Te Arawa iwi Ngāti Rangitihi settles historical treaty claims

updated By Te Ao - Māori News
Photo / File

Te Mana o Ngāti Rangitihi Trust has signed a deed of settlement with the Crown at Rangitihi Marae in Matatā to settle the historical Te Tiriti o Waitangi claims of Ngāti Rangitihi iwi, the trust said in a statement Saturday.

The signing follows approval by 91.79% of iwi members who voted for the negotiated settlement package in August 2020.

Te Mana o Ngāti Rangitihi Trust chairperson Leith Comer says today’s signing marks another significant milestone in the Ngāti Rangitihi settlement journey.

“No settlement will ever be able to compensate for the mamae our people suffered, but today represents the beginning of a new era where we can achieve our cultural, environmental, social and economic aspirations for Ngāti Rangitihi,” says Mr Comer.

“We are hopeful for what the future holds for our people and we look forward to strengthening our relationship with the Crown.”

Treaty Minister Andrew Little and Te Mana o Ngāti Rangitihi Trust chairperson Leith Comer.  Photo / Supplied

Ngāti Rangitihi is a Te Arawa iwi based in and around Rotorua, Kaingaroa and Matatā which has approximately 5,300 registered members.

Ngāti Rangitihi’s historical grievances against the Crown include its failure to act in good faith when leasing and purchasing Ngāti Rangitihi land blocks, excessive land taking at Te Ariki for Public Works and a failure to ensure Ngāti Rangitihi had sufficient land to support themselves in the aftermath of the Tarawera eruption, Treaty Minister Andrew Little said in a government statement today. 

“Crown actions and omissions against Ngāti Rangitihi have resulted in loss of most of their ancestral lands and the dispersal and displacement of their people,” Minister Little said.

 

The Deed of Settlement Signing Ceremony is only a few days away and we can definitely feel the excitement building!...

Posted by Te Mana o Ngāti Rangitihi Trust on Tuesday, 1 December 2020

The settlement includes an acknowledgement, apology and redress for the Crown’s historical treaty breaches.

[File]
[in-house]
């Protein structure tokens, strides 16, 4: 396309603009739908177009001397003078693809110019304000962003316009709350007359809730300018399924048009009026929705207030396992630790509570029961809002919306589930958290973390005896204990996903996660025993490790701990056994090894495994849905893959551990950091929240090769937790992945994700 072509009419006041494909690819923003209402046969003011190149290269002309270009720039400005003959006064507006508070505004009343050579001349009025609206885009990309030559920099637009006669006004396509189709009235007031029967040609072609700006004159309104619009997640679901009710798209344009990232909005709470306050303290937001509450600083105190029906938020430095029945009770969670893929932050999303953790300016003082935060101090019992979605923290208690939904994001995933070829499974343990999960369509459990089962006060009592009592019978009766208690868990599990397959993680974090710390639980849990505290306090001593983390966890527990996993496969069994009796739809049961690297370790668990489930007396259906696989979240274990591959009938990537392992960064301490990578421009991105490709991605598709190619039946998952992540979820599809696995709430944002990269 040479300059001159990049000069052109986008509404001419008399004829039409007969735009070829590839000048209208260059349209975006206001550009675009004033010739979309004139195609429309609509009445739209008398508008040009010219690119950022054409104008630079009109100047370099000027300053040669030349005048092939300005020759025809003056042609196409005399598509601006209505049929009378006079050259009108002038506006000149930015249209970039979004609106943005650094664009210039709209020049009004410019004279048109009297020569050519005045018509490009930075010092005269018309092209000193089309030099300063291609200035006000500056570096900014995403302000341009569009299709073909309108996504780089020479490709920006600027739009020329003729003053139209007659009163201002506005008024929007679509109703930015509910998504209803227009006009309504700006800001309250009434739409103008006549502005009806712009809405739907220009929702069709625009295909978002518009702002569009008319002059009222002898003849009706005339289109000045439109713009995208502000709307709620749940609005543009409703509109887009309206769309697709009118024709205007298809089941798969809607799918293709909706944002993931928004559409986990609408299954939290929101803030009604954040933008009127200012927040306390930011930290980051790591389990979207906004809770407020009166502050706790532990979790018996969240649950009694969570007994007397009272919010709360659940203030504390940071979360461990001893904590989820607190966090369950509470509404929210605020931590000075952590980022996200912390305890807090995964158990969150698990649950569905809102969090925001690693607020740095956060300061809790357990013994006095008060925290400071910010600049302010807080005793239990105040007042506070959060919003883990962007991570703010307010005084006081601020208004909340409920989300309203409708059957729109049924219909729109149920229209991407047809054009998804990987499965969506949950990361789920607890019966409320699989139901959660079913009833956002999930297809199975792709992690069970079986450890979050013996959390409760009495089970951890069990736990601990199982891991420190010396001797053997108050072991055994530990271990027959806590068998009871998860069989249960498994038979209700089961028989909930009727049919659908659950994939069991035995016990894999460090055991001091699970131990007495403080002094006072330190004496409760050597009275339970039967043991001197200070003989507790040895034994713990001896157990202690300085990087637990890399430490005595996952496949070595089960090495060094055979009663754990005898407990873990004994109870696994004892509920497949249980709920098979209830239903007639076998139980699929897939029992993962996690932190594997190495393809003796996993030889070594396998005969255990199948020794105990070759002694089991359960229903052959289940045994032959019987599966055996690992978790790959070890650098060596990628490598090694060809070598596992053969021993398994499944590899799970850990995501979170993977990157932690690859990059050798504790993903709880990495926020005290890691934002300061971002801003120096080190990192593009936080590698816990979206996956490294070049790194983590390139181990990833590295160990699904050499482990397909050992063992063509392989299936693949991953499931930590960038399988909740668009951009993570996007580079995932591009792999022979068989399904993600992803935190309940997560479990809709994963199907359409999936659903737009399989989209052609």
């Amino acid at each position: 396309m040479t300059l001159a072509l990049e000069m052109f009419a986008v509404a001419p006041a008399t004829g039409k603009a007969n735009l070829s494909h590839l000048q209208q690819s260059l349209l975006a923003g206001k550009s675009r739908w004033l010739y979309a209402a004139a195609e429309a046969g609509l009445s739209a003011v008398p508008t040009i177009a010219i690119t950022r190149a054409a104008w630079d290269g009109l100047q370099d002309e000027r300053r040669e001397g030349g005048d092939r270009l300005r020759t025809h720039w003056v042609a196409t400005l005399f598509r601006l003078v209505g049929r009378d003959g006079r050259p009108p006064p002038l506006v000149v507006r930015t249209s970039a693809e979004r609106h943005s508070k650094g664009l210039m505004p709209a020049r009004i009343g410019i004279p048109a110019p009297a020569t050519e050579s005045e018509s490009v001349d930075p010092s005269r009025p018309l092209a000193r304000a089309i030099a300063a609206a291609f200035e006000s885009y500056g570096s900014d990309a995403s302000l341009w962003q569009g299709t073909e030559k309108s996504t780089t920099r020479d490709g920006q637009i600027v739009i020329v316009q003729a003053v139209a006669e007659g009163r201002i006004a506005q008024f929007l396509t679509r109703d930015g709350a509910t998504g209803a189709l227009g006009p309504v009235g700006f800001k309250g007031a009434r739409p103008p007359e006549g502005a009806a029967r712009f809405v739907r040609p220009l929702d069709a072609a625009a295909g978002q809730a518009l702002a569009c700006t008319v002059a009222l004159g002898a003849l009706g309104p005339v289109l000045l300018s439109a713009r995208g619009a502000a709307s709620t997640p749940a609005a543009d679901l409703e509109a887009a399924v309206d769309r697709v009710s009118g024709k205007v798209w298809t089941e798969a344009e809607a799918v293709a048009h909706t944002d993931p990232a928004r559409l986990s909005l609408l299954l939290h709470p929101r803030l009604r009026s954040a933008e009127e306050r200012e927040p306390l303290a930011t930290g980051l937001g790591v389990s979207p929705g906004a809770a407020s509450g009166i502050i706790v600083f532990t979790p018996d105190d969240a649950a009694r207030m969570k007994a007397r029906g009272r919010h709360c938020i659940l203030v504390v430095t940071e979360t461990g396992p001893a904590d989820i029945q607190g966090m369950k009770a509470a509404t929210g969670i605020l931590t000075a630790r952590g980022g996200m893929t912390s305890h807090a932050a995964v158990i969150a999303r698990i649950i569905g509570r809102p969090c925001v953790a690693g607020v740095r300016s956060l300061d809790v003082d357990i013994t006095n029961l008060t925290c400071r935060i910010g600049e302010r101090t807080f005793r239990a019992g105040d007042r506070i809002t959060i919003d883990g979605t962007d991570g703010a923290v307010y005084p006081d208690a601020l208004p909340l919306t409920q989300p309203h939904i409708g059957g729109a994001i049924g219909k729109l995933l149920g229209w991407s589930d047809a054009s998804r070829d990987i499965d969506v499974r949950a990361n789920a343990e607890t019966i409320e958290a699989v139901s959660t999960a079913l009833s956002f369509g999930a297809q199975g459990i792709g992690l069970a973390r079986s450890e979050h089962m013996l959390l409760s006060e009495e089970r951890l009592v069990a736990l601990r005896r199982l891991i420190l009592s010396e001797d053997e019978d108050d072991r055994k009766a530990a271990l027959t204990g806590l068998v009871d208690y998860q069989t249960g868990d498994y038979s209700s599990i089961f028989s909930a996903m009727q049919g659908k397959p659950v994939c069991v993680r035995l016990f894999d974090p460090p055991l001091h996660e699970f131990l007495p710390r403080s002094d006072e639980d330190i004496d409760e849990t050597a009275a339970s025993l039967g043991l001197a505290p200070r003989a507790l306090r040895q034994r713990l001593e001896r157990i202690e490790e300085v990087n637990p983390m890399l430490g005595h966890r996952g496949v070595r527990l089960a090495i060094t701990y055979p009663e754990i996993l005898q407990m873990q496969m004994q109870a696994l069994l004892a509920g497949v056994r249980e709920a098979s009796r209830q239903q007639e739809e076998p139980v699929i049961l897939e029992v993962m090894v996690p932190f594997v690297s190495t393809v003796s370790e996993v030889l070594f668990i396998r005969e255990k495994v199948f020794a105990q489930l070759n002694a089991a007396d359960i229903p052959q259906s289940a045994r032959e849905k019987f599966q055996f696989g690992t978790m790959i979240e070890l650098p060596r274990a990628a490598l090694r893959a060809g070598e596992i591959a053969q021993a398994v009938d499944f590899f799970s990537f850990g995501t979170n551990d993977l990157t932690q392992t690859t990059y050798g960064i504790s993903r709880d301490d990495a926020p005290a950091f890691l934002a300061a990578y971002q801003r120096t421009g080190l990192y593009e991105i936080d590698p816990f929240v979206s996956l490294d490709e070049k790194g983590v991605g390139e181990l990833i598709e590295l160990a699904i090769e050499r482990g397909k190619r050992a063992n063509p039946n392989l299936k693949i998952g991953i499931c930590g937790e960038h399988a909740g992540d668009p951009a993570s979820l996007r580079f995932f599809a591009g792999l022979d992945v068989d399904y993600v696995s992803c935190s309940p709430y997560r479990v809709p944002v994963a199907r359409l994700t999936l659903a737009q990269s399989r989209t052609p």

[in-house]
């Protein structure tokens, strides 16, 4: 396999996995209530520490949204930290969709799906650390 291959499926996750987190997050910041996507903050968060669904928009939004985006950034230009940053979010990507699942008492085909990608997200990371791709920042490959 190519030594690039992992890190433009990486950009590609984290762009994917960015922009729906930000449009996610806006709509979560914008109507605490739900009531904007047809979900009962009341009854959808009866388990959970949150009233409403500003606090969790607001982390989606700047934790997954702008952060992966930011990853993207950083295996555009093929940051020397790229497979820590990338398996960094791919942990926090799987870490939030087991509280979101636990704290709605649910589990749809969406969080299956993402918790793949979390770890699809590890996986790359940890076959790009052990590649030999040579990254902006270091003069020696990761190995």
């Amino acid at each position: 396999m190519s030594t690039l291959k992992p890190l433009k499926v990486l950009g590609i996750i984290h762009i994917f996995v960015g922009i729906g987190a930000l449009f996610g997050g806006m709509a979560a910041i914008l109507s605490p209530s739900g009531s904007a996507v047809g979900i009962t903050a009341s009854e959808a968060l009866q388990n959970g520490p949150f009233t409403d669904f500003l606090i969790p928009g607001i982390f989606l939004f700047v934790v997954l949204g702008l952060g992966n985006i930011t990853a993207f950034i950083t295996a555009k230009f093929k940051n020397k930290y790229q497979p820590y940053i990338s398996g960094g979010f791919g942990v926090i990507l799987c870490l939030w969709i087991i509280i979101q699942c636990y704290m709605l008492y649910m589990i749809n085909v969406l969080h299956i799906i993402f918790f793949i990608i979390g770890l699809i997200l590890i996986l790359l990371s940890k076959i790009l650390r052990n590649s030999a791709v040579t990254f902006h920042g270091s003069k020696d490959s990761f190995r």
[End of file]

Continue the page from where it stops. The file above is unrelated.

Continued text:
Ngāti Rangitihi will receive financial and commercial redress valued at more than $11 million, including $4 million financial redress and over $7 million through the Central North Island Forests Collective Settlement.

Cultural redress includes the vesting of 19 sites of cultural significance, including the Waimangu Volcanic Valley. 

Through the settlement, the Crown acknowledges and apologises for failing to protect the Tarawera River from pollution associated with the Tasman Pulp and Paper mill. The settlement provides for the establishment of the Tarawera Awa Restoration Strategy Group, made up of iwi and local government representatives, that will support, coordinate and promote the integrated restoration of the mauri/wellbeing of the Tarawera River catchment.

The settlement redress will be administered by Te Mana o Ngāti Rangitihi Trust, the post-settlement governance entity, elected by iwi members.

“While no redress can ever fully compensate for the loss and distress that Ngāti Rangitihi has suffered, this settlement provides a base for a strong economic and cultural future for Ngāti Rangitihi and marks the beginning of the restoration of the relationship with the Crown,” Minister Little said.

Photo / Supplied

The Deed of Settlement also enables enduring relationships with neighbouring iwi, including Tūhourangi, Ngāti Awa and Ngāti Tūwharetoa (Bay of Plenty), as Ngāti Rangitihi iwi move forward into the future, Comer said.

He says this settlement reflects the tireless work done by many within Ngāti Rangitihi to get to this point.

“It is an incredible honour today to be able to gather here to sign our Deed of Settlement — a settlement that is for our tamariki and mokopuna, but also for those who started this haerenga before us.

“As a Trust, we have been in direct negotiations with the Crown since 2015, but our journey started well before this. We pay tribute to all Ngāti Rangitihi claimants who submitted Waitangi Tribunal claims for historical Te Tiriti o Waitangi breaches by the Crown, some of who are no longer with us today.

“We also acknowledge the work of our negotiators who stood firm by their commitment to achieve the best settlement they could for our Iwi, and we thank all Ngāti Rangitihi whānau for their overwhelming support of this settlement.”